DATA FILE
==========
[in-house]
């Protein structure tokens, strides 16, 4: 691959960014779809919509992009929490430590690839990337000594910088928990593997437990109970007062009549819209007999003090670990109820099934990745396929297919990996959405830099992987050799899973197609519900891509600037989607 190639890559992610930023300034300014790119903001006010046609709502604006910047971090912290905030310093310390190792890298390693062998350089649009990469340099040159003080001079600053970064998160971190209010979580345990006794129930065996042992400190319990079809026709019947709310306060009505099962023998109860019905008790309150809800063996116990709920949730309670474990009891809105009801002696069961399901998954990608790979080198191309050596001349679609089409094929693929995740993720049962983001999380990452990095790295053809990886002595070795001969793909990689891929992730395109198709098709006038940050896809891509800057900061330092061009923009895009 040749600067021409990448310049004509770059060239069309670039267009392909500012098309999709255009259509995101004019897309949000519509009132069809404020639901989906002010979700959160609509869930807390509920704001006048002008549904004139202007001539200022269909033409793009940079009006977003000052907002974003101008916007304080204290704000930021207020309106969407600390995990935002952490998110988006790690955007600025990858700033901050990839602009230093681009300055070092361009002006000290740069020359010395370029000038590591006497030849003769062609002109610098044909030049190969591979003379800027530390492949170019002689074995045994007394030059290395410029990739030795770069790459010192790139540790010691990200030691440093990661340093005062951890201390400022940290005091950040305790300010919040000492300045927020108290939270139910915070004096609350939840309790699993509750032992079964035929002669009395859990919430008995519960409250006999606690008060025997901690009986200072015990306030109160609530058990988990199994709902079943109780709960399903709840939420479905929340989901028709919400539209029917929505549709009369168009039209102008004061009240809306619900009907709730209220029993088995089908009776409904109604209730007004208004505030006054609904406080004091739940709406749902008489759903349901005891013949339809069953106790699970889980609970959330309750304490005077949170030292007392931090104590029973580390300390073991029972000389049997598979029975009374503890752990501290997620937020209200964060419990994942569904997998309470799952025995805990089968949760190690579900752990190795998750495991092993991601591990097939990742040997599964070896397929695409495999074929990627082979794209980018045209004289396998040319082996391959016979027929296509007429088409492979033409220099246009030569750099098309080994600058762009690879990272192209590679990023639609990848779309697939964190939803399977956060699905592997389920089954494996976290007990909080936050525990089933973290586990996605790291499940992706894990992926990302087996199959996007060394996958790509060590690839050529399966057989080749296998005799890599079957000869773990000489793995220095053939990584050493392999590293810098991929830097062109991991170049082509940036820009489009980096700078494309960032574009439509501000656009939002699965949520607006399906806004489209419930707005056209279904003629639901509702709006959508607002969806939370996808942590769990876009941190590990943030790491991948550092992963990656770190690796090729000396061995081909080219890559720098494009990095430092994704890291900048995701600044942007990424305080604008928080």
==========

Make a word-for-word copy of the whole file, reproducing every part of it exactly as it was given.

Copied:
[in-house]
């Protein structure tokens, strides 16, 4: 691959960014779809919509992009929490430590690839990337000594910088928990593997437990109970007062009549819209007999003090670990109820099934990745396929297919990996959405830099992987050799899973197609519900891509600037989607 190639890559992610930023300034300014790119903001006010046609709502604006910047971090912290905030310093310390190792890298390693062998350089649009990469340099040159003080001079600053970064998160971190209010979580345990006794129930065996042992400190319990079809026709019947709310306060009505099962023998109860019905008790309150809800063996116990709920949730309670474990009891809105009801002696069961399901998954990608790979080198191309050596001349679609089409094929693929995740993720049962983001999380990452990095790295053809990886002595070795001969793909990689891929992730395109198709098709006038940050896809891509800057900061330092061009923009895009 040749600067021409990448310049004509770059060239069309670039267009392909500012098309999709255009259509995101004019897309949000519509009132069809404020639901989906002010979700959160609509869930807390509920704001006048002008549904004139202007001539200022269909033409793009940079009006977003000052907002974003101008916007304080204290704000930021207020309106969407600390995990935002952490998110988006790690955007600025990858700033901050990839602009230093681009300055070092361009002006000290740069020359010395370029000038590591006497030849003769062609002109610098044909030049190969591979003379800027530390492949170019002689074995045994007394030059290395410029990739030795770069790459010192790139540790010691990200030691440093990661340093005062951890201390400022940290005091950040305790300010919040000492300045927020108290939270139910915070004096609350939840309790699993509750032992079964035929002669009395859990919430008995519960409250006999606690008060025997901690009986200072015990306030109160609530058990988990199994709902079943109780709960399903709840939420479905929340989901028709919400539209029917929505549709009369168009039209102008004061009240809306619900009907709730209220029993088995089908009776409904109604209730007004208004505030006054609904406080004091739940709406749902008489759903349901005891013949339809069953106790699970889980609970959330309750304490005077949170030292007392931090104590029973580390300390073991029972000389049997598979029975009374503890752990501290997620937020209200964060419990994942569904997998309470799952025995805990089968949760190690579900752990190795998750495991092993991601591990097939990742040997599964070896397929695409495999074929990627082979794209980018045209004289396998040319082996391959016979027929296509007429088409492979033409220099246009030569750099098309080994600058762009690879990272192209590679990023639609990848779309697939964190939803399977956060699905592997389920089954494996976290007990909080936050525990089933973290586990996605790291499940992706894990992926990302087996199959996007060394996958790509060590690839050529399966057989080749296998005799890599079957000869773990000489793995220095053939990584050493392999590293810098991929830097062109991991170049082509940036820009489009980096700078494309960032574009439509501000656009939002699965949520607006399906806004489209419930707005056209279904003629639901509702709006959508607002969806939370996808942590769990876009941190590990943030790491991948550092992963990656770190690796090729000396061995081909080219890559720098494009990095430092994704890291900048995701600044942007990424305080604008928080």